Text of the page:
So I decided that maybe I would intervene and clean it up a bit. You know, do some actual gardening. One of the major culprits is some of the ground cover I put in. In the early spring it looks great because it fills in the open spaces and provides an instant garden. The problem is that at this time of the year, it just doesn’t know when to stop, and looks somewhat out of control.

So I slowly started pulling it back and realized there’s a whole freakin’ garden hidden under it. Slow be damned, I started yanking it out like a madwoman. And within a few short hours, I had a new garden; complete with plants that I forgot had existed. Once again symmetry and harmony existed in my world.

It took me by surprise that I was so hesitant to reduce the amount of ground cover – I felt almost guilty because it’s not like it’s a weed, so it seemed sacrilegious to get rid of a “real” plant. But truthfully, it was acting like a weed. I had to remind myself that I’m the gardener – the one in control – and not the plants. Seriously, until they start walking and taking over the world à la Day of the Triffids, I should be the one calling the shots.

The truth is that ground covers do have a purpose in my garden – they are fillers, they are the plants that allow my garden to “fake it until it makes it”. But the problem is that it was too easy to become lazy and let them do all the work for me.

I often read about people giving others the career advice to “fake it” until they actually know what they are doing in a new role. I think there is some validity to this – sometimes you can smile and nod at the right time and get up to speed without others realizing that you weren’t really who they thought you were. By the time you are in full swing, no one is the wiser.

Often though, people forget to remove the cover – the fakeness. They get so used to just winging it that there’s little substance to who they are. They are continually deferring decisions, they can’t commit to an answer, and they frequently parrot others, because they just haven’t put in the roots to establish actual competence. They have lost sight of the real reason that they needed to go under “cover”, which was a temporary blanket until they established a real base.

So I my advice to those giving out advice – you need to add a caveat: Fake it until you make it, but you need to be aware of when you should stop faking it.

At some point someone’s going to mistake you for a weed and yank your ass out of the garden.

Tuesday, June 14, 2011

Why sometimes it's just not worth pointing out the obvious

Okay, so I've decided to put my high horse in the stable and get back down to talking about the meat and potatoes of my world - stupid shit people do at work.

We have a temporary administrative assistant who I think is quite quirky and nice. She's fast, she's efficient, and gets bored at an impossible to respond rate. She is an educated mid-20 something, who doesn't know what to do with her life. She considers herself spontaneous, but I would counter with erratic.

We often share stories of family woes - she lives with and deals with her younger 20-something sister and I have a teenage daughter. Oddly enough, we share very similar stories.

The other day, after I listened to her vent about how irresponsible, immature, and totally dependant her sister is. She can't make a decision to save her life. I listened & nodded a lot. She went on and on about how she was more mature, how she was being held back in life, how she is challenged with trying to live her life independently and sometimes against the culture of her parents. Still I listened & nodded.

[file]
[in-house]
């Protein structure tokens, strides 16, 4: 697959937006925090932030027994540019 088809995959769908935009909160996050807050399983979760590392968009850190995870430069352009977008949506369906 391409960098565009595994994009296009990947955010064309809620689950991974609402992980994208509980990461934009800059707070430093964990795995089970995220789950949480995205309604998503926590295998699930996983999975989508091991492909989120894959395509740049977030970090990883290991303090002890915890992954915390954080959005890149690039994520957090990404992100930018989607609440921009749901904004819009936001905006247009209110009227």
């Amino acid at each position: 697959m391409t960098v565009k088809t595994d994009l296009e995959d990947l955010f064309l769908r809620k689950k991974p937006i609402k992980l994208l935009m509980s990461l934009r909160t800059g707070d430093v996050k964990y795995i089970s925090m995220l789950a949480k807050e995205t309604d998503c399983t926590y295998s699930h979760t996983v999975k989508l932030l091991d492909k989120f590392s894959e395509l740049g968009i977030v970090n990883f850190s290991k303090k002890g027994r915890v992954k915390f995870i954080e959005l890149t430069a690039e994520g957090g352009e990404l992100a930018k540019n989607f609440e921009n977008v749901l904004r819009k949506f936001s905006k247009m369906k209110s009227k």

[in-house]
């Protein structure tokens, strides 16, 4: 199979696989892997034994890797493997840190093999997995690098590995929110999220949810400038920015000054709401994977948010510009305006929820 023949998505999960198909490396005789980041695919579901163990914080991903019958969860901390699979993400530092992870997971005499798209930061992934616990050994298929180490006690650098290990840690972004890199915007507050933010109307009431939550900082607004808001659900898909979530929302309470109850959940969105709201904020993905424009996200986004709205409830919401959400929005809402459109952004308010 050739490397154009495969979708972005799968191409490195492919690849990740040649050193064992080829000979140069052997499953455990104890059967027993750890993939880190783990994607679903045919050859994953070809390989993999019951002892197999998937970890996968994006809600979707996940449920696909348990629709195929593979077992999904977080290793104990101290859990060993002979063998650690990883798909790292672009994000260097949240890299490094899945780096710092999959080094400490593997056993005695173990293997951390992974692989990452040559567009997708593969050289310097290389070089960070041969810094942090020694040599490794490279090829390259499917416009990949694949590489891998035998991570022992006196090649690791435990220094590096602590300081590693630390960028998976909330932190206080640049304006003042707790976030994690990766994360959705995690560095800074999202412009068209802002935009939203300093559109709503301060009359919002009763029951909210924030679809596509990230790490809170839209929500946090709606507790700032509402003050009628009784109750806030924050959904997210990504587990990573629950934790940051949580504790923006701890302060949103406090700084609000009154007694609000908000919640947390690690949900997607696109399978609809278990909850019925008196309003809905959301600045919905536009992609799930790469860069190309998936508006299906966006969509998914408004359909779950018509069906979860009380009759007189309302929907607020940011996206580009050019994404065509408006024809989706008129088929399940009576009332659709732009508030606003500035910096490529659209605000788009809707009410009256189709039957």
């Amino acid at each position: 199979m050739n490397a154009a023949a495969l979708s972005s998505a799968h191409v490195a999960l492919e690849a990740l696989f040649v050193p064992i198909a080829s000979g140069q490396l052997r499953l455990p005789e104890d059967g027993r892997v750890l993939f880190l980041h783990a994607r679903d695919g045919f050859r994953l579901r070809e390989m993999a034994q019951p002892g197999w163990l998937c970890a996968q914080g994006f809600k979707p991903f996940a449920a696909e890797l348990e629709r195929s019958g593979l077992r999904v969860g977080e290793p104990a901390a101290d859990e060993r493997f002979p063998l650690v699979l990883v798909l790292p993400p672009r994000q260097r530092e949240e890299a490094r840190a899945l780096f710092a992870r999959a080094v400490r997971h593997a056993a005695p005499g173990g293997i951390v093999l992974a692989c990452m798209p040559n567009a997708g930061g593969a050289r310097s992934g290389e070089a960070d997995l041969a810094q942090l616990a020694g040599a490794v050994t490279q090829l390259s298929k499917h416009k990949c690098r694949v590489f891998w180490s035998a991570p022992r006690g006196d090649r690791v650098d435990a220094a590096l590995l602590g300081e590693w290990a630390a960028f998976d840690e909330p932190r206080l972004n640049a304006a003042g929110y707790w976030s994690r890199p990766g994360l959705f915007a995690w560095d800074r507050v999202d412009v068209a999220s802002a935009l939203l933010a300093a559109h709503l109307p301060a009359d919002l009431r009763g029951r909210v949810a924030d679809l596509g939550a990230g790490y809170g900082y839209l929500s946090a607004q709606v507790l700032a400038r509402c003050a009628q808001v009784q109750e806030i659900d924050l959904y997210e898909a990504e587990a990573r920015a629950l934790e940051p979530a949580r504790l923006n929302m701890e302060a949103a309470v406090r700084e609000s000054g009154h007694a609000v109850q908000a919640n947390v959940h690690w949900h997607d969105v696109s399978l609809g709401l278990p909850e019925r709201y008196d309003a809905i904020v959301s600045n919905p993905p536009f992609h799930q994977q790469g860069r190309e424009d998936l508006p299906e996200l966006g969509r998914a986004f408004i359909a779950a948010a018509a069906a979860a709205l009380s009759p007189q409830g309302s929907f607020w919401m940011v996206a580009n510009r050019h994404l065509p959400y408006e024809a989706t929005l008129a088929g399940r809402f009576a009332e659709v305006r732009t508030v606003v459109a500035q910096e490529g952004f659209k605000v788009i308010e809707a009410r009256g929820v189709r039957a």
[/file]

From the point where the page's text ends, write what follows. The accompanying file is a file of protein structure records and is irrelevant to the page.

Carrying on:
After lunch the admin jumped on me. She had received a text from her sister and had been waiting for me all lunch before responding - "She wants to meet for coffee after work...what should I do? Tell me what to do? Seriously, tell me what I should do."

Apparently it's a family trait.

Sunday, June 12, 2011

Detached reality

What a weird breed of people we are brewing.

It use to be that a kid who managed to get himself cut bad enough to require stitches would be hurt, a bit upset, and none too pleased about the idea of having a doctor use a fishing lure to do needlepoint on the cut.

And I'm thinking that mine would have reacted this way too, if he hadn't been viewing it through a screen. Rather than suffer, my kid decides to capture this event on video (ipod).

Watching it later (and yes, I did watch it as I wasn't with him for the live procedure), I was amazed at my son's calm questions to the doctor about the procedure. It was like he didn't realize it was his leg that was being worked on (except for that last stitch, where there wasn't as much freezing).

And I think that's the key. Watching it the way he did created a detachment that is usually reserved for television shows and video games. It's all too easy to forgot that this is really happening, that it involves a real person, with feelings and emotions. Only when it hit a sore spot (literally) was he reminded of this.

I have to admit, my first thought was that maybe he'll be a surgeon. My next thought, a sociopath. Seriously, to me the fundamental difference is the level of detachment...can you relate and empathize with the person you are cutting up?

I'm no worry-wort, but it disturbs me when people can completely detach themselves from what's going on when they see it on the screen. Even if it's someone they know. Even if it's them. It may seem likes it's just a video, or a picture**, but it's of a real person.

(** This doesn't refer to the jackasses who do stupid things and post them on youtube or the ignorants of the world who take naked pictures and text them around...I'm talking about the people who were captured in their less than finest moments and made a public mockery).

Friday, June 10, 2011

For the best